Nuke programs end with a lot of whimpering, not a bang

What Ends Nuke Programs | Paul Pillar | The National Interest

A recurring canard, which neoconservatives are especially fond of perpetuating, is that the late Libyan ruler Muammar Qadhafi gave up his unconventional weapons programs (and his involvement in international terrorism) because the war in Iraq scared him into thinking he would also be a target of regime-changing U.S. military force. This notion serves the dual neocon purposes of suggesting that military force is the fail-safe solution to nuclear proliferation problems and salvaging some supposed value from the blunder known as the Iraq War. Joshua Muravchik repeats the notion in a piece this week (although Muravchik, unlike most other neocons, has in the past acknowledged that the Iraq War may have been a bad idea to begin with). The trouble with this notion is that Qadhafi had made his decision about ending his weapons programs and getting out of international terrorism years earlier, when the Iraq War was still only an out-of-reach dream in the fevered minds of out-of-power neocons. Following the Libyan dictator’s decision, secret talks with the United States began in 1999 (which I know first-hand, because I participated in the initial rounds of the talks). At most, later events in Iraq might have helped to give the later rounds of negotiations a final nudge; they certainly were not a cause of Qadhafi’s drastic redirection of policy, which he had decided on previously.

The lesson of the Libya experience, as far as ending nuclear weapons programs or other undesirable behaviors is concerned, is clear. The experience was a success thanks first to several years of multilateral sanctions, which Qadhafi found both economically and politically wearying, and second to the willingness of the United States (and Britain) to engage with Qadhafi’s regime and to strike a deal with it that involved, among other things, a normalization of relations. The Clinton and Bush administrations both deserve credit for providing that critical second ingredient, notwithstanding the distaste of dealing with a loathsome regime with American blood on its hands.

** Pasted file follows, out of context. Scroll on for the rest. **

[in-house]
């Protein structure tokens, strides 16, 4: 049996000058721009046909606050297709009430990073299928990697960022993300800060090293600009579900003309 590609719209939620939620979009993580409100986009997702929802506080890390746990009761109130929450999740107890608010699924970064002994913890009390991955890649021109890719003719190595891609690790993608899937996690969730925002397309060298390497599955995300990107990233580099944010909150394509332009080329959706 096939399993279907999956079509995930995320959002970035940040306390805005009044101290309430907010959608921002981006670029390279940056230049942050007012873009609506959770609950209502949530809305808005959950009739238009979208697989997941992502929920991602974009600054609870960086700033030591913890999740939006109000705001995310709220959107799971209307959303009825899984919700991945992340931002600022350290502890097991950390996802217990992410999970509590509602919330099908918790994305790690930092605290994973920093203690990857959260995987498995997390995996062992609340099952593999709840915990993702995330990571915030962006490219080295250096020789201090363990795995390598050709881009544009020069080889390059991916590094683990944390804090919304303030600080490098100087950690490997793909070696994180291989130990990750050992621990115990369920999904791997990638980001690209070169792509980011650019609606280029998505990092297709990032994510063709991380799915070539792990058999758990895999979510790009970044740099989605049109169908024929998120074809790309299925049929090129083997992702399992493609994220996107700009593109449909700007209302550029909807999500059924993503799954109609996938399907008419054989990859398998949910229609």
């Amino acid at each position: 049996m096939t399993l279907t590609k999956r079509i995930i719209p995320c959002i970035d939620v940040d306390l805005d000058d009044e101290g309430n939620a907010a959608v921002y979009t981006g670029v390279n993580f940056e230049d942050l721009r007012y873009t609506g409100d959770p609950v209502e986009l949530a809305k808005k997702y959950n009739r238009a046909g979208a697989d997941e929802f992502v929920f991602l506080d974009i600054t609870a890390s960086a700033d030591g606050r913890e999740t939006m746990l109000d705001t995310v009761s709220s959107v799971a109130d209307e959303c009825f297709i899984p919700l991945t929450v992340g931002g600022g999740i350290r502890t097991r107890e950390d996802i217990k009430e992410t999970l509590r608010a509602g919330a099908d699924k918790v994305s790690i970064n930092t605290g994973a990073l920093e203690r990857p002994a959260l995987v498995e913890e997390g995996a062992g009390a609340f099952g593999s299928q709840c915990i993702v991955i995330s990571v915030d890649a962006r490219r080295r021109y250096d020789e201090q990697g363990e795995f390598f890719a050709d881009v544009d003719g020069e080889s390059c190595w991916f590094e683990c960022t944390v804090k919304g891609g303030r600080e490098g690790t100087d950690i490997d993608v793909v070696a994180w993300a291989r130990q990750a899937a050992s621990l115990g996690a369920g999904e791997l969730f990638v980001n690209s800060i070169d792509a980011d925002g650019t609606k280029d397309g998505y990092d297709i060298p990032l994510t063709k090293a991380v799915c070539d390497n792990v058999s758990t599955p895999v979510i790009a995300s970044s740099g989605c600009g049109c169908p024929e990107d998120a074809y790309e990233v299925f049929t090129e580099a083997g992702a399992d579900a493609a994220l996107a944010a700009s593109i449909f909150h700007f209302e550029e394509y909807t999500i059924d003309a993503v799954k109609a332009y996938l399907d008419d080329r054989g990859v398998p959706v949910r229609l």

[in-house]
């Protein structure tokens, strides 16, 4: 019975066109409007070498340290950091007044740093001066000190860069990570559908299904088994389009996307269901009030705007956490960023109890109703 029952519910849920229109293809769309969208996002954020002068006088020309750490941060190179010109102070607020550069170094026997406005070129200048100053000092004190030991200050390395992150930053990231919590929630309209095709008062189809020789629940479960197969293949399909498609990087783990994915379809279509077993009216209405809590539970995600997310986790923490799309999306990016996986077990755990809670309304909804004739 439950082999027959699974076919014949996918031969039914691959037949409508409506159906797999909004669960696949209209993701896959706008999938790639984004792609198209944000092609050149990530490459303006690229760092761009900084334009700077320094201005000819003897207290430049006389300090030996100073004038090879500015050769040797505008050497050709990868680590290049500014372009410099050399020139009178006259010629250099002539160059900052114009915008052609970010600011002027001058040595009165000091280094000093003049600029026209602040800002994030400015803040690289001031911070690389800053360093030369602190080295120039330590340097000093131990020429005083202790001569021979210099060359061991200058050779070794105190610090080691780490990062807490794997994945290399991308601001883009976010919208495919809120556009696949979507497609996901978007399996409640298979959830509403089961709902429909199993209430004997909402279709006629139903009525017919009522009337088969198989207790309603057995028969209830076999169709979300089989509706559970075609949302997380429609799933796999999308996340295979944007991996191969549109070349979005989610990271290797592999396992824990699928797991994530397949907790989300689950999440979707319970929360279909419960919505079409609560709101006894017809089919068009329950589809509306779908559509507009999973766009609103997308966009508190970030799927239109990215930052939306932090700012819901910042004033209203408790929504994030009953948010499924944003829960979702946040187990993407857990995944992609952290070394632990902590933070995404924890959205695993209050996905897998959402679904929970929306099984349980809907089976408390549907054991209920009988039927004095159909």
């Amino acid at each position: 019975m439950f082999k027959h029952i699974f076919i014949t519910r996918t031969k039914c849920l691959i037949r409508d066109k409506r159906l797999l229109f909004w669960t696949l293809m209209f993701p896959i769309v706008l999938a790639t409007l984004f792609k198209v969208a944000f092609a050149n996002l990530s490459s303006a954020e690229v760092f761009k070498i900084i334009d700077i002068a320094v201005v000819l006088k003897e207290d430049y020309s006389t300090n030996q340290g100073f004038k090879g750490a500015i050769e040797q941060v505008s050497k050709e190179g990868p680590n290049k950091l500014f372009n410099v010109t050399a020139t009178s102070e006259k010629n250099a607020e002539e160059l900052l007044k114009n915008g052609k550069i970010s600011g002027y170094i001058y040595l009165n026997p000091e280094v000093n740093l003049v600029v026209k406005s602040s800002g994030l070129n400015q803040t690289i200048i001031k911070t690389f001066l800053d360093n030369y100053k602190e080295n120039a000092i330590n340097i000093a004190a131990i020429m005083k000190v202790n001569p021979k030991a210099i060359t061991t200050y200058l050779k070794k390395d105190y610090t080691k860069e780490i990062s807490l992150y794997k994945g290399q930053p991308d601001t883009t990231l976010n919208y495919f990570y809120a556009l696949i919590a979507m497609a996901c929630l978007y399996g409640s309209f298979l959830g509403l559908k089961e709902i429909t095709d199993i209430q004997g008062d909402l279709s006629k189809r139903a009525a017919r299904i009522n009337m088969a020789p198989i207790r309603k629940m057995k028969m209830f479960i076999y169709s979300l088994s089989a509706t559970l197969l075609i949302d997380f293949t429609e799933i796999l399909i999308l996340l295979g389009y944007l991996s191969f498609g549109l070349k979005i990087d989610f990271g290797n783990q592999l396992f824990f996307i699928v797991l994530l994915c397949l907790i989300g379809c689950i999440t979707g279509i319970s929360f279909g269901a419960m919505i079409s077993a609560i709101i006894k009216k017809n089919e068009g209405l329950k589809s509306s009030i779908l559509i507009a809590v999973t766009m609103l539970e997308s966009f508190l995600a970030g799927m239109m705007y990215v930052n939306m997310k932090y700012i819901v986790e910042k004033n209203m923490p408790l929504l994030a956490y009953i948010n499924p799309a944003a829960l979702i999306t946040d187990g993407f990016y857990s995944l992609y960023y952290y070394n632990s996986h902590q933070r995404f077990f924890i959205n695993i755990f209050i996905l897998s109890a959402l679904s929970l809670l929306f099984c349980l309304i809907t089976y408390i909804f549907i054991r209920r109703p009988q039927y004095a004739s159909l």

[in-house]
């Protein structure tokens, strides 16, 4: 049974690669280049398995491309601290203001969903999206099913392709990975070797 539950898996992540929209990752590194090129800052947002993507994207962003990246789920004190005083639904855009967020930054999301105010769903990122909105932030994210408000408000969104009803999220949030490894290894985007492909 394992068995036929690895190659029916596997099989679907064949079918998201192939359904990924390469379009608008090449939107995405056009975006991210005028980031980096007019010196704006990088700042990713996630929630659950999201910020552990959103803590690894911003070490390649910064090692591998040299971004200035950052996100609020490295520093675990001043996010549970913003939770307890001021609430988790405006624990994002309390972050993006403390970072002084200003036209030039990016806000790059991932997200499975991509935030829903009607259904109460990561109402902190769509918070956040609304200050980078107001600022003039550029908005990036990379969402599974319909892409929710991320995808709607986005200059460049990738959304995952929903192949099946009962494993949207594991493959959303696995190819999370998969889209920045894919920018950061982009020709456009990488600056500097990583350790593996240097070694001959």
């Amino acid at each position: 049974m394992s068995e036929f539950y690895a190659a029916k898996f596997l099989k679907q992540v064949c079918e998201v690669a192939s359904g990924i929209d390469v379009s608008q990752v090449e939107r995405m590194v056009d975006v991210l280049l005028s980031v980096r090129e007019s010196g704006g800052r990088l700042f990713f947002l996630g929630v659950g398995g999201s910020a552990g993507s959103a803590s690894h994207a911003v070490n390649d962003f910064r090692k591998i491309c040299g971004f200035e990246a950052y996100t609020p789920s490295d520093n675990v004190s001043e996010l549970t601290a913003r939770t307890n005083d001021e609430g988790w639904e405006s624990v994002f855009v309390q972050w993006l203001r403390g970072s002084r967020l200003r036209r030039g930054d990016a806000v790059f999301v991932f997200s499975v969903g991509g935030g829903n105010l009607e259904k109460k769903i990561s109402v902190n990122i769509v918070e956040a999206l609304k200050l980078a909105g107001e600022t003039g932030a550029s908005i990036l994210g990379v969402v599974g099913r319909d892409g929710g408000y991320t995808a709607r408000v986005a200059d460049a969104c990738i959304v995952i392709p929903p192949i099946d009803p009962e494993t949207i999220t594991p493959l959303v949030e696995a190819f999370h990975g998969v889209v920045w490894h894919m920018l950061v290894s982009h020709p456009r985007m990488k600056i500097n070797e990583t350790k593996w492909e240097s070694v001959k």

The treatment of the Libyan case is perhaps the most egregious but not the only mischaracterization of historical cases by Muravchik, who contends that only military force and regime change have ended nuclear weapons programs, and that sanctions and diplomacy have failed to do so. He invokes World War II as one of his examples because “Allied armies stopped Hitler from getting the bomb.” I always thought that World War II in Europe had to do with a few other things as well. He counts Ukraine and Kazakhstan as instances of regime change turning a state away from nuclear weapons, which is a bit of a stretch given that they were new states carved out of a stripped-down empire and that the legacy state of that empire—i.e., Russia—continues to have a large arsenal of nuclear weapons today. He also states that “apartheid’s fall ended South Africa’s nuclear quest,” while failing to note that it was the white apartheid government that ended South Africa’s nuclear program in the late 1980s, before apartheid was dismantled in the 1990s.

Muravchik’s examples of sanctions and diplomacy supposedly failing are curious because in most of those examples sanctions and diplomacy were not tried or given a chance. He cites, for example, Israel. When was Israel ever sanctioned for its nuclear weapons program? After the Nuclear Nonproliferation Treaty was negotiated in the late 1960s there was a brief period when the United States urged Israel to sign it, but as with most of the rest of U.S.-Israeli history, the Johnson administration caved to Israeli desires and shipped Israel the advanced fighter aircraft and other weapons it was seeking at the time even though Israeli never signed the NPT. Then the Nixon administration reached a secret deal with Israel promising never to make an issue of the Israeli nuclear arsenal as long as the Israelis did not openly declare it.

Another example mentioned is India, which also was never subjected to significant persuasion or pressure on its nuclear program. The French were practically cheering on the Indians as India prepared its series of nuclear tests in 1998, and the United States later reached its own deal with New Delhi that bestowed a U.S. seal of approval on the Indian nuclear program, weapons and all. Then there is North Korea, whose first nuclear weapons test in 2006 was preceded by several years in which the Bush administration eschewed diplomacy as a means of dealing with the issue. The administration did so by refusing any bilateral talks with Pyongyang and also vacating terms of the Framework Agreement that was a basis for the alternative diplomatic forum of the six-party talks.

Muravchik invokes the Israeli strike on an Iraqi nuclear reactor in 1981 as a supposed example of successful use of military force, but it instead was a distinct failure and clearly not an instance of getting a regime, in Muravchik’s words, to “turn away from nuclear weapons.” The Iraqis instead responded by redoubling their nuclear efforts using an alternative route to the production of fissile material; a decade later they were far closer to having a nuclear weapon than they were in 1981.